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Lung cancer outcomes and the inverse care/need a car law.
Cancer and pleural disease are our first 2015 themed issue. Four excellent lung cancer papers and a linked editorial by Mick Peake (see page 108) highlight marked inequalities in access to lung cancer care as a result of socioeconomic and geographic factors. Forrest et al (see page 138; Editors' choice) suggest that this is due to less access to treatment, although O'Dowd et al (see page 161) propose that delayed diagnosis remains a potentially important cause of early death. Mick Peake reminds us that the inverse care law is alive and kicking in housing estates near you and suggests that we need to be much smarter in targeting public health campaigns to these areas. Living far way from a specialist surgical centre also emerged as a risk factor for early lung cancer death. Two papers from the UK and Australia respectively (see page 146; page 152) show that this is associated with a reduced lung cancer resection rate. Finding solutions to these inequalities is not straightforward, particularly in Australia where distances between patients and the surgical centre might be several hundred kilometres. It is still true that it's better to be rich and ill than poor and ill; even in the UK, riches buy you a better class of enemy, mobility and better NHS treatment.
Down the Drain?
The ‘see one, do one, teach one’ approach to practical procedures was alive and well when your editors were in charge of chest drain insertion as Stone Age medical SHOs at Musgrove Park Hospital in Taunton. Now increasing numbers of trainees have access to first class training, certified training courses and well-run, hospital-based pleural services. A BTS audit (see page 189) found increasing numbers of hospitals offering a dedicated pleural service, physician led medical thoracoscopy and lead clinicians in charge of chest drain safety. This has to be progress, as is the development and validation of a chest drain insertion competency test (see page 186). A study of 9320 inpatients in Los Angeles (see page 127) shows that chest drain insertion is very safe when done by an expert dedicated pleural service. Their detailed analysis supports some of the less well evidence based recommendations of recent guidelines (ie, increasing risk of re-expansion pulmonary oedema with increasing fluid removal) but suggests that others are even shakier than your editors' practical skills.
Four broken umbrellas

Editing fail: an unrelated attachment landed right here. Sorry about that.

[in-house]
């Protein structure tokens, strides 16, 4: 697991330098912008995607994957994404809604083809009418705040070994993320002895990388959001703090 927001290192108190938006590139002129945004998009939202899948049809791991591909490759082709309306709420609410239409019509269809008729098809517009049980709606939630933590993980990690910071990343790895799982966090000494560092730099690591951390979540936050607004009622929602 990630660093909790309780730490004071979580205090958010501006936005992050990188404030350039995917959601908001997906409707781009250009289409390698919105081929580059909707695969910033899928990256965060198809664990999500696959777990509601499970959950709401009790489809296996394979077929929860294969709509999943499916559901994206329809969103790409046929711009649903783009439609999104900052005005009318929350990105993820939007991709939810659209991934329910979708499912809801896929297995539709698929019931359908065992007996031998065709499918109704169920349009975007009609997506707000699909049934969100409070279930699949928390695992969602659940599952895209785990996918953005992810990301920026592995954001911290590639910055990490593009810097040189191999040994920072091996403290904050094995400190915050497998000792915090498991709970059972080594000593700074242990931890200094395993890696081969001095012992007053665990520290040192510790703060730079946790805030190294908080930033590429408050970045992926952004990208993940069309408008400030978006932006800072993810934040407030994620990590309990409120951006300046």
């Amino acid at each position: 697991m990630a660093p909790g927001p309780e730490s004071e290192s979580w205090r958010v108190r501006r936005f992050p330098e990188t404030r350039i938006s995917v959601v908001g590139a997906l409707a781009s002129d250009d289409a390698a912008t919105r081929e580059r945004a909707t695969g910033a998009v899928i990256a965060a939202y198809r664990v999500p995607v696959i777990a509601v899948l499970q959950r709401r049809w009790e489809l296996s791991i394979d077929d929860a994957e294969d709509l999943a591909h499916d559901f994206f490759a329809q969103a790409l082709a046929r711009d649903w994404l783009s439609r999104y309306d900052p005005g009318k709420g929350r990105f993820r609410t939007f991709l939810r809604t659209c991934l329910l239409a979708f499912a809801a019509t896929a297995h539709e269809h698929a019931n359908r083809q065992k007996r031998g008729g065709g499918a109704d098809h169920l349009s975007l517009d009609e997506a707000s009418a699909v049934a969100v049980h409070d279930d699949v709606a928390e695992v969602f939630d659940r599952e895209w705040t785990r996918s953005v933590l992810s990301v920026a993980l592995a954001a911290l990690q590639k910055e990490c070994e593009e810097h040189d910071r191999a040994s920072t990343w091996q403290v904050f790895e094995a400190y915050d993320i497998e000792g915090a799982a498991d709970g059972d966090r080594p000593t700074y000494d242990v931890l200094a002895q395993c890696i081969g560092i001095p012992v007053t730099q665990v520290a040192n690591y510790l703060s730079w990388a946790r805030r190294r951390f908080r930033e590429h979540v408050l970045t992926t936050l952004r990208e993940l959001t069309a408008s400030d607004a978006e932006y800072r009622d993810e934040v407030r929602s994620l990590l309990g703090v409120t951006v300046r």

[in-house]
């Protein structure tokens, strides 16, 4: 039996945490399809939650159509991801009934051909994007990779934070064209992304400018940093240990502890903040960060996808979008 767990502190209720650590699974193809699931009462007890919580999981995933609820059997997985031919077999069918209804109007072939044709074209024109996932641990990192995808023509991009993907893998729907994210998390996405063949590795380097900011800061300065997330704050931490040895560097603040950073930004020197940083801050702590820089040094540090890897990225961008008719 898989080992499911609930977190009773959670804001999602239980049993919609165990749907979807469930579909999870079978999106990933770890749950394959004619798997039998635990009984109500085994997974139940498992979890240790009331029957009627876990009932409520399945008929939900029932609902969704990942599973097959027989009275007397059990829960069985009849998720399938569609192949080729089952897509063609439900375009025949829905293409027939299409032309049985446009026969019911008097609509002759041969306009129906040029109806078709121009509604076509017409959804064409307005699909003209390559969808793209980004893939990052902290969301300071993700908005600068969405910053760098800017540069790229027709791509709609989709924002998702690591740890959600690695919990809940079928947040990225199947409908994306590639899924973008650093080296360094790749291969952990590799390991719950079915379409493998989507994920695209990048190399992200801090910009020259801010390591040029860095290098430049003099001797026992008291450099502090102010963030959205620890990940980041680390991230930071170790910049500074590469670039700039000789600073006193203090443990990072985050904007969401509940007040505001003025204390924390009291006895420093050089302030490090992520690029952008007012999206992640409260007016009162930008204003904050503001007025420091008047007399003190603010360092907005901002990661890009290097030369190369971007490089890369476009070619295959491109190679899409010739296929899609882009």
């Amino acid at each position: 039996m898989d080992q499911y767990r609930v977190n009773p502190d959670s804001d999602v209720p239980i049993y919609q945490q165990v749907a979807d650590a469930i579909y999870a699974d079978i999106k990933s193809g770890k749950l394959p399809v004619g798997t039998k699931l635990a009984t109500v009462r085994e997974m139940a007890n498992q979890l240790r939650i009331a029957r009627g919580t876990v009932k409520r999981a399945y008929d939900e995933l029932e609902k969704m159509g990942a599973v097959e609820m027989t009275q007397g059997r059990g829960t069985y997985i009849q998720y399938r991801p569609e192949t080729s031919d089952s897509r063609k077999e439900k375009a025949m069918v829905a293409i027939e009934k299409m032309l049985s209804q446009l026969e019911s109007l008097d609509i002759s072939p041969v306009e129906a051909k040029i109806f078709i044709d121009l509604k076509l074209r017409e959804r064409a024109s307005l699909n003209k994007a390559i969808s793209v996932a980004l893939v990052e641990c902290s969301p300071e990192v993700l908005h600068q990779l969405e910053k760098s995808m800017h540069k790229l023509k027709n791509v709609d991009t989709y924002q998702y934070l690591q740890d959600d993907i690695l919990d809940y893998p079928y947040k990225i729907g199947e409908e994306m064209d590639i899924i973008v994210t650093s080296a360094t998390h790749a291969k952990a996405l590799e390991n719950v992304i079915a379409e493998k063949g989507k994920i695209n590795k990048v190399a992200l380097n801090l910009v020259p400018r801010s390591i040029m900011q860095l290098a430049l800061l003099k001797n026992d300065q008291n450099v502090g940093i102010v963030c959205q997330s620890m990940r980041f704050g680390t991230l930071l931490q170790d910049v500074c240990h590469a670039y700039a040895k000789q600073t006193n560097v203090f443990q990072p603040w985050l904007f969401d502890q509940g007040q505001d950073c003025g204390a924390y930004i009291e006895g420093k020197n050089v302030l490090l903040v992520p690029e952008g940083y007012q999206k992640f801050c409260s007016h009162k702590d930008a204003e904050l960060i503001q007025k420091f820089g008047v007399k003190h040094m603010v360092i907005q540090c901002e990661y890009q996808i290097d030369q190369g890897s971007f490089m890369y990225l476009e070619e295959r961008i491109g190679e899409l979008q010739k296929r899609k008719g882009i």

These are anaemia, arthritis, asthma and COPD; and the difference between them is that the first two have been discarded, whereas the respiratory community cling religiously to the other two as ineffectual comfort objects in the howling rain. Freddy Hargreave taught us long ago to cut through these terms and discuss inflammation and fixed and variable airflow obstruction. From Argentina, we publish the prolonged follow up of a cohort of children post-adeno-virus obliterative bronchiolitis (see page 169), many of whom have a persistently very abnormal FEV1/FVC ratio. They have fixed airflow obstruction and no evidence of inflammation whatever – is this or will it become COPD? Of course, some may have another co-existent airway disease which will give super-added inflammation or bronchial reactivity, and treatment should be tailored individually. But this is another condition coming to an adult chest clinic near you, which will need to be distinguished from smoker's airway disease (see page 103). Eosinophilic airway inflammation has been a prime target for anti-TH2 monoclonals, so what is the best non-invasive biomarker for airway eosinophilia? The simple blood eosinophil count beats periostin (hitherto the blue-eyed boy of adult airway disease) and exhaled nitric oxide (see page 115, Hot Topic). An accompanying editorial (see page 105) points out that periostin may not be dead yet – other assays coming on line may be superior. Either way, we are witnessing the painful dawning of 21st century airway medicine; but the dinosaurs are still alive, well and have an obstructive phenotype, unfortunately.
Rule in or rule out?
Evidence based medicine is all the rage, and the many BTS guidelines are thoughtful, well appreciated and scholarly. So who could object to Blakey et al's panegyric for rule-based medicine (see page 110)? Enter the Rosenthal! Mark, aided and abetted by the Dalai Lama and George Bernard Shaw, argues that rule based medicine can be pernicious and inferior to clinical judgement (see page 112). The medical soap House is invoked by both disputants, perhaps not commonly sourced by Cochrane. Of course, never let a good story be spoiled by a few facts. Asthma guidelines (another battleground in the debate!) have never been better evidence based, but the National Review of Asthma Deaths (https://www.rcplondon.ac.uk/sites/default/files/why-asthma-still-kills-full-report.pdf) has shown that exactly no lessons have been learned over decades, and that deaths could be prevented by following simple rules. So as always, rules should rule if they are good, but in rare circumstances experts may need to invent their own. The wife of one of us promised to obey at the wedding service, but only if her husband was talking sense; maybe the right approach to rules?
An incongruous photomicrograph
Do you smell a rat? What happened to the Australian adolescent who did? If you cannot work it out, turn to the Case Based Discussion from Down Under, see page 194.
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